Mechanical & Materials Engineering, Department of
Jeffrey E. Shield
Date of this Version
Weyer, Daniel. "Material Evaluation: Self Damping Wire SD/ACSR Conductor Failures." Thesis, University of Nebraska - Lincoln, 2016.
Material Evaluation: Self Damping Wire
SD/ACSR Conductor Failures
Following numerous 954 ACSR SD Wire failures from 2010 to 2012, Nebraska Public Power District (NPPD) implemented an inspection program to determine the extent of condition for this type of widely used conductor. NPPD transmission system includes over 2000 miles of this particular conductor.
Transmission line splices are installed every 15-20 spans, with failures being located in a span containing a splice. NPPD worked with Kinectrics to complete electromagnetic field inspections for three days in 2013, with retesting performed in 2015. Throughout this inspection of 54 spans of conductor, 36 were found to have deterioration and corrosion.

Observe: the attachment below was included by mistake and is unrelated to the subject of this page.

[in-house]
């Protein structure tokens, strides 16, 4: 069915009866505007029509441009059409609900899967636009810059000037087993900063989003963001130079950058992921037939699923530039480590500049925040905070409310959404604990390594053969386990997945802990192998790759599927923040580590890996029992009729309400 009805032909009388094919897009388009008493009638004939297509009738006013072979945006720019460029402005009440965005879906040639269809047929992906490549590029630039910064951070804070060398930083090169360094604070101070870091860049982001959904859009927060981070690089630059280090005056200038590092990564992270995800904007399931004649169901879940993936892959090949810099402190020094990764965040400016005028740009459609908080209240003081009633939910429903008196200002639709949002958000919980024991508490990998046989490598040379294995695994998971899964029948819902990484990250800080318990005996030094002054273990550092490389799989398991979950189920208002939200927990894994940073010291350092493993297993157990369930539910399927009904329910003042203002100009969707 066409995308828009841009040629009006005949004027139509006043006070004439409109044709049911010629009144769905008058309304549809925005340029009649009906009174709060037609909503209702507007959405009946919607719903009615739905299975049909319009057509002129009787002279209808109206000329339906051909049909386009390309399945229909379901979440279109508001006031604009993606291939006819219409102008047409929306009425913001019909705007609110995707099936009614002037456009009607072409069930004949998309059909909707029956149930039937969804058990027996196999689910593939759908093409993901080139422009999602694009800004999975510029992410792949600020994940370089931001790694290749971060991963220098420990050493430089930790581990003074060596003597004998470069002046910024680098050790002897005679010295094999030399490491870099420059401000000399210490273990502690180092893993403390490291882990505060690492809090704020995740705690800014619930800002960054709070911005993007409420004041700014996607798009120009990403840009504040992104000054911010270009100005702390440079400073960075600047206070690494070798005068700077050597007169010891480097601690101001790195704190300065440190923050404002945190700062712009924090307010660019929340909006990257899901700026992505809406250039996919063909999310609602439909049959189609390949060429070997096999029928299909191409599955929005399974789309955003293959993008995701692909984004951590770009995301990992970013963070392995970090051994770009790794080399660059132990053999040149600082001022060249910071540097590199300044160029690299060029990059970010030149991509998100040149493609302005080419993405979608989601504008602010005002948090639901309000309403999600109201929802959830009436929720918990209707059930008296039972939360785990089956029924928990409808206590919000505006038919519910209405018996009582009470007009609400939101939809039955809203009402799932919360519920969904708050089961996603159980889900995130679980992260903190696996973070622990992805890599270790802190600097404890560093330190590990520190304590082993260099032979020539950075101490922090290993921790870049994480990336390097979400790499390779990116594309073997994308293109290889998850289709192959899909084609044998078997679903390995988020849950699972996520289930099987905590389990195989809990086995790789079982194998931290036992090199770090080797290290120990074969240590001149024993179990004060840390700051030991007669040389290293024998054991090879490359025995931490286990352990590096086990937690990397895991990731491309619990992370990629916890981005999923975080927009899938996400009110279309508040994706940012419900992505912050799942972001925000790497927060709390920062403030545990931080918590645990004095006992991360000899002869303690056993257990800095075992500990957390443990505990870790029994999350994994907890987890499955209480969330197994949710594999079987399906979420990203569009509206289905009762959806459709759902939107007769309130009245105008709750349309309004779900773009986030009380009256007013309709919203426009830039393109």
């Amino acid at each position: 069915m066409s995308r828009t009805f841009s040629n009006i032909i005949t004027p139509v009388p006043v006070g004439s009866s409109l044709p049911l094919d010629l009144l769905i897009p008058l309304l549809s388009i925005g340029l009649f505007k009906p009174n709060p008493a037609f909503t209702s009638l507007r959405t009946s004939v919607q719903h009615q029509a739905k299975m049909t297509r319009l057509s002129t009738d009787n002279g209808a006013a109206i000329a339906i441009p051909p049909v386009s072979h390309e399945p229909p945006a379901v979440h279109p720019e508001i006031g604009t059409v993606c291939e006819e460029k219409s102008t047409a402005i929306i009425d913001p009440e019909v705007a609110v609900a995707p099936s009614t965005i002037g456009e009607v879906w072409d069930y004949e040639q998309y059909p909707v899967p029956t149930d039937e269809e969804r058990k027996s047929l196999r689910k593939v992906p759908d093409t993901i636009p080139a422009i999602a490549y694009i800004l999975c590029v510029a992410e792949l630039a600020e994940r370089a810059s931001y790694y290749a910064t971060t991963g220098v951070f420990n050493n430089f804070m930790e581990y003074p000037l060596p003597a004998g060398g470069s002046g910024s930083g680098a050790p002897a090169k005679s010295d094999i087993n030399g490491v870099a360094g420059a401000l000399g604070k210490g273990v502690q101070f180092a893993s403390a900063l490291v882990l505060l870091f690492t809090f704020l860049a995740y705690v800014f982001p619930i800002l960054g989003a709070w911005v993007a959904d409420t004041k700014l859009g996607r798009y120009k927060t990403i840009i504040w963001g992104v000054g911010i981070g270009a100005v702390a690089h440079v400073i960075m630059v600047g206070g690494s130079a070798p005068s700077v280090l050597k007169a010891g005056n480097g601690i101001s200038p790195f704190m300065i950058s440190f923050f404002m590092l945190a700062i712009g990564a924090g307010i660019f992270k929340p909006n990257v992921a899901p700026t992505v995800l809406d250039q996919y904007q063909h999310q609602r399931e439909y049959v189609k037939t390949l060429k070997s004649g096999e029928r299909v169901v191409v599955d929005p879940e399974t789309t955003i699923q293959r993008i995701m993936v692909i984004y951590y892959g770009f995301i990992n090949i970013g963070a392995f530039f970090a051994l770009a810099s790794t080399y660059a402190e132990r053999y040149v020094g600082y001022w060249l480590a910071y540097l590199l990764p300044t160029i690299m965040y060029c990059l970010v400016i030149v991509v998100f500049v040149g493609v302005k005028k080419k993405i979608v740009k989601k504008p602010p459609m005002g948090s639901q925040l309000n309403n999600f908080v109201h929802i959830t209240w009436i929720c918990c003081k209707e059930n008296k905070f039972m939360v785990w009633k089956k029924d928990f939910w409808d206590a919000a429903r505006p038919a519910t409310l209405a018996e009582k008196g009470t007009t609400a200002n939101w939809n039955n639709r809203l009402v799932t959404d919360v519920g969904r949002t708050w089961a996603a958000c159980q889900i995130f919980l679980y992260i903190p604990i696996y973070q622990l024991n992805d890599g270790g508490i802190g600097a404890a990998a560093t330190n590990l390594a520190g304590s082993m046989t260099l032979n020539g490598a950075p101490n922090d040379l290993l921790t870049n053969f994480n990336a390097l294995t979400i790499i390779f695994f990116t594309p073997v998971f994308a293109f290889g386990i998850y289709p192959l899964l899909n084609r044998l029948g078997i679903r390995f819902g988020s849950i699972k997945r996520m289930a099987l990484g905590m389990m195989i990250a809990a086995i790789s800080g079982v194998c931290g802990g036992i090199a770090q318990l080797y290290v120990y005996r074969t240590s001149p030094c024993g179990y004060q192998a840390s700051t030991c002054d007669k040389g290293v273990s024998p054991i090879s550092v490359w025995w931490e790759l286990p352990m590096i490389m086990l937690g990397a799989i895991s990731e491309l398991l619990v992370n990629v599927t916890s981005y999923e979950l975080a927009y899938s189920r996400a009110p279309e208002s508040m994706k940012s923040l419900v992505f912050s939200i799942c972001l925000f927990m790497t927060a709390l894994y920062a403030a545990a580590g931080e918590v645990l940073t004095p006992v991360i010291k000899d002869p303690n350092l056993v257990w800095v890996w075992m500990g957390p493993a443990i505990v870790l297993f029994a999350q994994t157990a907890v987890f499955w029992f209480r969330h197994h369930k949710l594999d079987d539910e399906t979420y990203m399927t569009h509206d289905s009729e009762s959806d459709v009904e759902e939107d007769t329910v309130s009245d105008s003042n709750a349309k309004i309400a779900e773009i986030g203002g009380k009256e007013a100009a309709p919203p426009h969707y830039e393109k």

Over 80% of the corrosion noted in the report was found on a conductor span containing a splice; only 45% of the spans tested contain a splice. All of the failures occurred in spans where a compression sleeve or compression dead-end was present. In all cases, only the steel core broke internal to trapezoidal aluminum wire layers. The results of the inspection indicated that there is a notable amount corrosion located in the few hundred feet at the center of the span.
Removal of spans testing “marginal” occurred in April 2015, along with the physical evaluation of the conductor validating the results of the electromagnetic inspection tool. None of the conductors were rated as poor, which would indicate no imminent failures exist. Since none of these localized areas were in poor condition, it could be several years before more frequent findings of broken wire and related problems are observed.
Advisor: Jeffrey E. Shield
A THESIS Presented to the Faculty of The Graduate College at the University of Nebraska In Partial Fulfillment of Requirements For the Degree of Master of Science, Major: Mechanical Engineering and Applied Mechanics, Under the Supervision of Professor Jeffrey E. Shield. Lincoln, Nebraska: October, 2016
Copyright (c) 2016 Daniel F. Weyer